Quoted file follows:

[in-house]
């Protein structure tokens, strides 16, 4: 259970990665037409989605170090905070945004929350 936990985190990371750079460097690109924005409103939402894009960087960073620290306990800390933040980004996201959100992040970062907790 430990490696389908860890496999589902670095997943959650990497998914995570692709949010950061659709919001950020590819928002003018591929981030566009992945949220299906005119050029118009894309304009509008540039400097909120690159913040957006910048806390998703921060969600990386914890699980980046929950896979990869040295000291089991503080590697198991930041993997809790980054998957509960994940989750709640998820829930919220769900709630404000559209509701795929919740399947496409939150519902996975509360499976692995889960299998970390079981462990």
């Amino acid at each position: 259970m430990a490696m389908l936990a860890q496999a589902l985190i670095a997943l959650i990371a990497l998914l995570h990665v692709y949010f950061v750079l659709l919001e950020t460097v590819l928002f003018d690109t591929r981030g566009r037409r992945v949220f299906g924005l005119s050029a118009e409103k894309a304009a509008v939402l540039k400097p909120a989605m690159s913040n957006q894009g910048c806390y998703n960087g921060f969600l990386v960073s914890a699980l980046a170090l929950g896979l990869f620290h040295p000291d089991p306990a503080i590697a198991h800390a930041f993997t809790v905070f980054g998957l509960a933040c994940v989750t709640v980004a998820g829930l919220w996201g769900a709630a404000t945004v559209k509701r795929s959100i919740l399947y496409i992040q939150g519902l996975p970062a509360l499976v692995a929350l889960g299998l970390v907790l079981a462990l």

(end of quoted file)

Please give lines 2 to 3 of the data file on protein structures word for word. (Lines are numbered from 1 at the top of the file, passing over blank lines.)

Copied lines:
């Protein structure tokens, strides 16, 4: 259970990665037409989605170090905070945004929350 936990985190990371750079460097690109924005409103939402894009960087960073620290306990800390933040980004996201959100992040970062907790 430990490696389908860890496999589902670095997943959650990497998914995570692709949010950061659709919001950020590819928002003018591929981030566009992945949220299906005119050029118009894309304009509008540039400097909120690159913040957006910048806390998703921060969600990386914890699980980046929950896979990869040295000291089991503080590697198991930041993997809790980054998957509960994940989750709640998820829930919220769900709630404000559209509701795929919740399947496409939150519902996975509360499976692995889960299998970390079981462990």
């Amino acid at each position: 259970m430990a490696m389908l936990a860890q496999a589902l985190i670095a997943l959650i990371a990497l998914l995570h990665v692709y949010f950061v750079l659709l919001e950020t460097v590819l928002f003018d690109t591929r981030g566009r037409r992945v949220f299906g924005l005119s050029a118009e409103k894309a304009a509008v939402l540039k400097p909120a989605m690159s913040n957006q894009g910048c806390y998703n960087g921060f969600l990386v960073s914890a699980l980046a170090l929950g896979l990869f620290h040295p000291d089991p306990a503080i590697a198991h800390a930041f993997t809790v905070f980054g998957l509960a933040c994940v989750t709640v980004a998820g829930l919220w996201g769900a709630a404000t945004v559209k509701r795929s959100i919740l399947y496409i992040q939150g519902l996975p970062a509360l499976v692995a929350l889960g299998l970390v907790l079981a462990l």